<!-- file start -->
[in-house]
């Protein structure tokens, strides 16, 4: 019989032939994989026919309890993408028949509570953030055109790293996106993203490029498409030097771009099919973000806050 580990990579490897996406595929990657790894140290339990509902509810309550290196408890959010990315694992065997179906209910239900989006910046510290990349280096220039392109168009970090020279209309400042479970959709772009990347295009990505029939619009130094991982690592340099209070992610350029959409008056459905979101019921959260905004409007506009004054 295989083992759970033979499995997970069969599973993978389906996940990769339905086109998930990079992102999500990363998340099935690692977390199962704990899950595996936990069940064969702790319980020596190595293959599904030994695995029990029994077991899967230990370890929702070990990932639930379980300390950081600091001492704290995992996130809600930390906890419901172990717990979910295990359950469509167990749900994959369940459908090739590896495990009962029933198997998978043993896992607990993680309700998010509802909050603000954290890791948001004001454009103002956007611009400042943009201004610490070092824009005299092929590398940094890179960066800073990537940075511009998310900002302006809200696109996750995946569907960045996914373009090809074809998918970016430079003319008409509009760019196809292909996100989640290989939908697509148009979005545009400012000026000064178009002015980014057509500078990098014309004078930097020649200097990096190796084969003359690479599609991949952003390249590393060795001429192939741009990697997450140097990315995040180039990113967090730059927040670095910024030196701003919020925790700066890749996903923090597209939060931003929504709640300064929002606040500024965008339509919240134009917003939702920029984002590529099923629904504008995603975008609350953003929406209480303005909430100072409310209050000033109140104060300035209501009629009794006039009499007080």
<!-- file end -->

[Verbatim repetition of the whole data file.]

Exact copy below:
[in-house]
């Protein structure tokens, strides 16, 4: 019989032939994989026919309890993408028949509570953030055109790293996106993203490029498409030097771009099919973000806050 580990990579490897996406595929990657790894140290339990509902509810309550290196408890959010990315694992065997179906209910239900989006910046510290990349280096220039392109168009970090020279209309400042479970959709772009990347295009990505029939619009130094991982690592340099209070992610350029959409008056459905979101019921959260905004409007506009004054 295989083992759970033979499995997970069969599973993978389906996940990769339905086109998930990079992102999500990363998340099935690692977390199962704990899950595996936990069940064969702790319980020596190595293959599904030994695995029990029994077991899967230990370890929702070990990932639930379980300390950081600091001492704290995992996130809600930390906890419901172990717990979910295990359950469509167990749900994959369940459908090739590896495990009962029933198997998978043993896992607990993680309700998010509802909050603000954290890791948001004001454009103002956007611009400042943009201004610490070092824009005299092929590398940094890179960066800073990537940075511009998310900002302006809200696109996750995946569907960045996914373009090809074809998918970016430079003319008409509009760019196809292909996100989640290989939908697509148009979005545009400012000026000064178009002015980014057509500078990098014309004078930097020649200097990096190796084969003359690479599609991949952003390249590393060795001429192939741009990697997450140097990315995040180039990113967090730059927040670095910024030196701003919020925790700066890749996903923090597209939060931003929504709640300064929002606040500024965008339509919240134009917003939702920029984002590529099923629904504008995603975008609350953003929406209480303005909430100072409310209050000033109140104060300035209501009629009794006039009499007080």